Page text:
We place our houseboats – the boats that are luxury, small drifting houses in carefully selected ports
When choosing marinas, we are guided especially by STANDARD and LOCATION.
We remember about the nearby parking lot, gastronomy, beaches and tourist attractions.
Gdynia, Yacht Park
Modern marina in the city center
Modern Harbor awarded
The recently established Marina Yacht Park in Gdynia is a great place for an overnight stay and a longer stay.
The modern marina we have chosen has been awarded several awards.
Z the terrace offers a beautiful view of the sea, the See Tower skyscraper, the Blyskawica Museum ship, the Dar Pomorza sailing ship.
The marina is located near the beach Gdynia Central Beach, very close to the developed part of Gdynia.
More important objects
12 places worth visiting in Gdynia
A quick guide to tourists
1. Pier and cliff in a nature reserve
The first pier in Orłowo was built in 1934 and was over 400 m long, and after renovation and modernization in 2007, it is 180 m long. The neighboring cliff is located within the administrative boundaries of the Redłowo district, it is also called Klif in Redłowo, Cypel Orłowski or Orla Głowa. It is the first reserve created in the area of the former Gdańsk Province and one of the oldest in Poland. Due to abrasion, the cliff face retracts at an average rate of 1 m per year. It is built mainly of moraine clay of glacial origin and stretches for 650 m. There are also dark brown layers of sand on the beach, which are a cluster of heavy minerals (including magnetite, manganese, zircon, and titanium).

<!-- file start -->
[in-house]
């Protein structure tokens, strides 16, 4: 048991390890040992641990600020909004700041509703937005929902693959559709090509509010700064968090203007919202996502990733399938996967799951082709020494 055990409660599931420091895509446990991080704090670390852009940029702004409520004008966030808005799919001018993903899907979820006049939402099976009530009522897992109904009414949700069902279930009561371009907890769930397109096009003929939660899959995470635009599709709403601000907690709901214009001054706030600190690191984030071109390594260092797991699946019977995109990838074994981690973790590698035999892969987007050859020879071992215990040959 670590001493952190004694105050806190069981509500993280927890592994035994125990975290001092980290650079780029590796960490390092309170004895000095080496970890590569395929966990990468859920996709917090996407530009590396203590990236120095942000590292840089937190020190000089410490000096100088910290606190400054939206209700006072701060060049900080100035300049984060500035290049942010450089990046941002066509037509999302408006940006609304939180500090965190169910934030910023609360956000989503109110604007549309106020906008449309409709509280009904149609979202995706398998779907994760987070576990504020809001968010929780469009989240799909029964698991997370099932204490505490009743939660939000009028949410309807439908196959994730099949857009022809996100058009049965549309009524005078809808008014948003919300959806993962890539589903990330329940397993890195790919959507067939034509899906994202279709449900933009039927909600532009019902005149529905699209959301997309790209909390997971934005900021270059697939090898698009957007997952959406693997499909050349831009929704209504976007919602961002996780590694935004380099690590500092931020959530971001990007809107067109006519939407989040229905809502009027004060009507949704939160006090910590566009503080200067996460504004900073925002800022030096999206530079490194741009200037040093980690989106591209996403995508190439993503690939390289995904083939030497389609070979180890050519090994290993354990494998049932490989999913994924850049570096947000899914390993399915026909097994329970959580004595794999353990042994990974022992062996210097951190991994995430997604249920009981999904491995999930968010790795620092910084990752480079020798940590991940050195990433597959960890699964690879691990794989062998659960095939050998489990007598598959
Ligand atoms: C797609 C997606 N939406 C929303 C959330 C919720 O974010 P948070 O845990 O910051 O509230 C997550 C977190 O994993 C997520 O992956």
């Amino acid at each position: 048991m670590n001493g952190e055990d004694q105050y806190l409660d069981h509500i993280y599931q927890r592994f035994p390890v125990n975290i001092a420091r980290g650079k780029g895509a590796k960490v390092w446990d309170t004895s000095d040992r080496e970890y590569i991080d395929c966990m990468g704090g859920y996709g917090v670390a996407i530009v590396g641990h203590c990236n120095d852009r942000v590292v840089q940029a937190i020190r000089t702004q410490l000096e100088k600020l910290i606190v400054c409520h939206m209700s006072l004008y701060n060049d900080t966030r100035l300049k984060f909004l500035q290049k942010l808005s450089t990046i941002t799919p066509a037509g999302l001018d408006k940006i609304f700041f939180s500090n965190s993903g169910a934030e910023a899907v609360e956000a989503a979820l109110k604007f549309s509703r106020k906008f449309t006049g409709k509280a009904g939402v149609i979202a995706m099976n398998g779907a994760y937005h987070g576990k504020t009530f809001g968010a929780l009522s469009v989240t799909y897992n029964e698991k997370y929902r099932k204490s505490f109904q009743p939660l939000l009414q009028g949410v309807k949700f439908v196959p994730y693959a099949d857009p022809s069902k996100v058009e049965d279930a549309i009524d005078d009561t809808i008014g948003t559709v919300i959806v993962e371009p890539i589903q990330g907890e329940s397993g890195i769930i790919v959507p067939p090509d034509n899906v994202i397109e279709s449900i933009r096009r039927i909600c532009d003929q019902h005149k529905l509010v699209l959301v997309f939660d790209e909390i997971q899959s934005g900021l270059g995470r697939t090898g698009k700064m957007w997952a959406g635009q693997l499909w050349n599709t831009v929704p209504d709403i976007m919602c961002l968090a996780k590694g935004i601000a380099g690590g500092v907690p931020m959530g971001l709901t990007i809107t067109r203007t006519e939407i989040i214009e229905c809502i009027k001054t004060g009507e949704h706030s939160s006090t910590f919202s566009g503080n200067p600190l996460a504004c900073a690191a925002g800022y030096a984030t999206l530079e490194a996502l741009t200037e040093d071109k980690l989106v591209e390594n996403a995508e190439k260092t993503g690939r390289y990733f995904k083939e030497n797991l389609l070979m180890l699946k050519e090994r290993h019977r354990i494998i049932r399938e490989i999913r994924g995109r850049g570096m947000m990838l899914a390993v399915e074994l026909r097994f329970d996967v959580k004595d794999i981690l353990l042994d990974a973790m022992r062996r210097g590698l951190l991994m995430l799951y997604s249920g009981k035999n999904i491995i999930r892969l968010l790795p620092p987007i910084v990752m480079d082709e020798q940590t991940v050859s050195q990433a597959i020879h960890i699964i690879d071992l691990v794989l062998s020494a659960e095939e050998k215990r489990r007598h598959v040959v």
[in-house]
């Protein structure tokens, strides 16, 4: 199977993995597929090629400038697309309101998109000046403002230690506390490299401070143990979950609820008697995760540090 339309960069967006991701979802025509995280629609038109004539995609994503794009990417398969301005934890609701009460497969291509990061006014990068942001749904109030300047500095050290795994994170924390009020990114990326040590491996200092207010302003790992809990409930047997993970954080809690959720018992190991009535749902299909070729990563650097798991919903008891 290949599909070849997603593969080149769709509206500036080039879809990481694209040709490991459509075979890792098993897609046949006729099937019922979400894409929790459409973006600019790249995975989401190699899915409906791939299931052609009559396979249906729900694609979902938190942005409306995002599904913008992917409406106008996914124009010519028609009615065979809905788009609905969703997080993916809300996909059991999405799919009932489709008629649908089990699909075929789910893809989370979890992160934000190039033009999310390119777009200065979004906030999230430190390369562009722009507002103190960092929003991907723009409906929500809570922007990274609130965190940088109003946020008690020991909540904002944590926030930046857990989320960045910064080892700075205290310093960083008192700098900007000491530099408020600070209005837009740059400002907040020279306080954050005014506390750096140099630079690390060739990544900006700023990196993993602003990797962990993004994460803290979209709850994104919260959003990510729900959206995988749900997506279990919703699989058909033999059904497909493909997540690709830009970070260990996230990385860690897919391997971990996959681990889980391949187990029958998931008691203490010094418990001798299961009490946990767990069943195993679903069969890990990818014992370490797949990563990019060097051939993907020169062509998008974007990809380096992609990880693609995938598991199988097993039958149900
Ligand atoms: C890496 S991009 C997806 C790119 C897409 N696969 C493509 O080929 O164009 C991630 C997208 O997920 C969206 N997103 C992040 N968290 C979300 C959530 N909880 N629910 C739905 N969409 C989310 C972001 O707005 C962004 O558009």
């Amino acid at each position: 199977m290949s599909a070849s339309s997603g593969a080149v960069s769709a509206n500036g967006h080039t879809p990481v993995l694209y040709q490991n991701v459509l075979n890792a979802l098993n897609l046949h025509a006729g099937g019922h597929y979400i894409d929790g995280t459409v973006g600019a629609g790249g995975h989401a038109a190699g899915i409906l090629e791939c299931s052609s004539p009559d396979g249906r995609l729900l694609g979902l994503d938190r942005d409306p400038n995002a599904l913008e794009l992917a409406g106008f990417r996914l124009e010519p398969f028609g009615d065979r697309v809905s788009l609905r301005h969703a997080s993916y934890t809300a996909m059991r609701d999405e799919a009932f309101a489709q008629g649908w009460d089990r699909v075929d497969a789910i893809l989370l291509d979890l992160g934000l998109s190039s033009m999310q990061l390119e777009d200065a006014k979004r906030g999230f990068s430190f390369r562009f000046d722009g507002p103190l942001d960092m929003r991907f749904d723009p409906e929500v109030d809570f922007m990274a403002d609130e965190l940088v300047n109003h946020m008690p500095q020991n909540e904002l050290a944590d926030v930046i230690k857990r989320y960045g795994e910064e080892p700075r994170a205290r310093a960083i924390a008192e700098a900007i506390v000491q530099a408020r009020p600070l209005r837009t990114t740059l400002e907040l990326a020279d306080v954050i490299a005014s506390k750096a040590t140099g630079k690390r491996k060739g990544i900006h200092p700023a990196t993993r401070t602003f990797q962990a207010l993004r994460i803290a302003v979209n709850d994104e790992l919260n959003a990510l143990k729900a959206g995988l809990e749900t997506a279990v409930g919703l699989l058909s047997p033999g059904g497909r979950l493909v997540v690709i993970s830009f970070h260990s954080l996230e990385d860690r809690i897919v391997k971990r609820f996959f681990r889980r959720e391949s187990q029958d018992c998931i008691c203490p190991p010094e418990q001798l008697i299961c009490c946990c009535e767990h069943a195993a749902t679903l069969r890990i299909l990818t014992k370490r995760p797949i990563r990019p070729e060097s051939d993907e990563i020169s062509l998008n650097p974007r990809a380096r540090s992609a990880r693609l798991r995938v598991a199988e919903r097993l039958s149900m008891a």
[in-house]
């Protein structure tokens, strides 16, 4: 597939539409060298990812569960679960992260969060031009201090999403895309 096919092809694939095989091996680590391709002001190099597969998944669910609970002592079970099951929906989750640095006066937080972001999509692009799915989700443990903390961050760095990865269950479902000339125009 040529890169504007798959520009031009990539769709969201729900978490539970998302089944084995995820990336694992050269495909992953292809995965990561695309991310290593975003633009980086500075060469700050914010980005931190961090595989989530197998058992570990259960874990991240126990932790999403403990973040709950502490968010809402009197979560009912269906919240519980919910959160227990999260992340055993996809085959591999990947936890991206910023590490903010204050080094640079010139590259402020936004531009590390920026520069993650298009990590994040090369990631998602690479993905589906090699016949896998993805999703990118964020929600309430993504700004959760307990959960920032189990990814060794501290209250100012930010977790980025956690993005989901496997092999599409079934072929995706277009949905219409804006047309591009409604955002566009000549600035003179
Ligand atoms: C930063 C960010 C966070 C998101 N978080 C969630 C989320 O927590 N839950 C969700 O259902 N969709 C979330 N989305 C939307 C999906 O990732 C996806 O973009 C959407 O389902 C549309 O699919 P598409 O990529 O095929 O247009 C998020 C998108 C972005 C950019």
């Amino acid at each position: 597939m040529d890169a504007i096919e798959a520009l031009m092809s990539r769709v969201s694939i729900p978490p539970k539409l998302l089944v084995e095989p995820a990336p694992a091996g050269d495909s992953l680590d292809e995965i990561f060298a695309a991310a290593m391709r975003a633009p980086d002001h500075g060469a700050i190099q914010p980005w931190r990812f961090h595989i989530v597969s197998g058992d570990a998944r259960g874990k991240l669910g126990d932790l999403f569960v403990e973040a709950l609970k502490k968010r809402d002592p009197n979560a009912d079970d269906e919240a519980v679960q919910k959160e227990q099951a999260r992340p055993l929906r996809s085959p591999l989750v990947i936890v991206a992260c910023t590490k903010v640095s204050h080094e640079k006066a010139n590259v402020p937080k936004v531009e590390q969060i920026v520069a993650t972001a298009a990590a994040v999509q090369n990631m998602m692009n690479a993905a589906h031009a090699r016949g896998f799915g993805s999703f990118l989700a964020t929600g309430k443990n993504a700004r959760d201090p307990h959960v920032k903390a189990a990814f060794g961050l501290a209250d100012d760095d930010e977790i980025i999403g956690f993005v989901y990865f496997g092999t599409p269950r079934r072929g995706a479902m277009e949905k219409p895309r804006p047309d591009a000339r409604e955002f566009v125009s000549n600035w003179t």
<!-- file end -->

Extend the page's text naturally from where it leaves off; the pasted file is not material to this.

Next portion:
2. A magical palace and park complex
Even some of the inhabitants of Orłów do not know how this unique building has stood there for many centuries. It is the Palace in Orłowo, which is believed to have already had a noble seat in it in the 14th century. In the 18th century, both the palace itself and the related buildings changed with the development of the village.
3. The Fisherman’s Settlement in Kępa Oksywska
The buildings on the estate are single-family housing. On the west side of the estate, at Dickmana Street, there is the Research and Development Center, Maritime Technology Center. In the eastern part of the estate, by the bay, there is a small fishing harbor with economic facilities. When we come to the end of Osada Rybacka Street, we get to the fishing utility rooms. From here, along the steep escarpment, narrow wooden stairs go down, and parallel to them are the tracks of one of the two in northern Poland funicular used to transport catches from the fishing harbor.
4. The torpedo station in Babie Doły
Built on sunken caissons three hundred meters from the shore, not renovated and unused after the war, it fell into disrepair, and the port basin was silted up. Until the 1980s, the pier and port buildings were regularly used by military divers as a reservoir for exercise, as well as by yachting enthusiasts and in the summer by people relaxing on the beach. Ultimately, the remains of the pier were blown up in the mid-1990s. As a result of the harsh winters of the 1970s and 1980s, the front wall collapsed, severely straining the building structure. The torpedo station in Babie Doły can be seen, among others in the final parts of the episode Fri. “Coast of the Sea” from the series “Czterej pancerni i pies”, the seventh episode of the series “1983”, the series “Kryminalni” and the feature film “Superwizja”.
5. The oldest building in the Tri-City – St. Michael the Archangel
It is located on the seafront in Oksywie, one of the most picturesque districts of the city. The brick church of st. Michael the Archangel comes from the 13th century and has an unusual wooden tower. Its history dates back to 1224, when it was founded by the Duke of Gdańsk, Świętopełek II. Established in 1253 by bishop Wolimir – the bishop of Kujawsko-Pomorskie, the parish covered the area of Kępa Oksywska and almost the entire administrative territory of present-day Gdynia.
6. Formoza Torpedo Station in Oksywie
The torpedo station in Oksywie was put into operation as early as 1940. It was built in the sea at the end of a 500 m pier. It is exploited to this day, although in a different character from its original character. After the war, the redundant observation tower was demolished.
7. Museum ship “Dar Pomorza”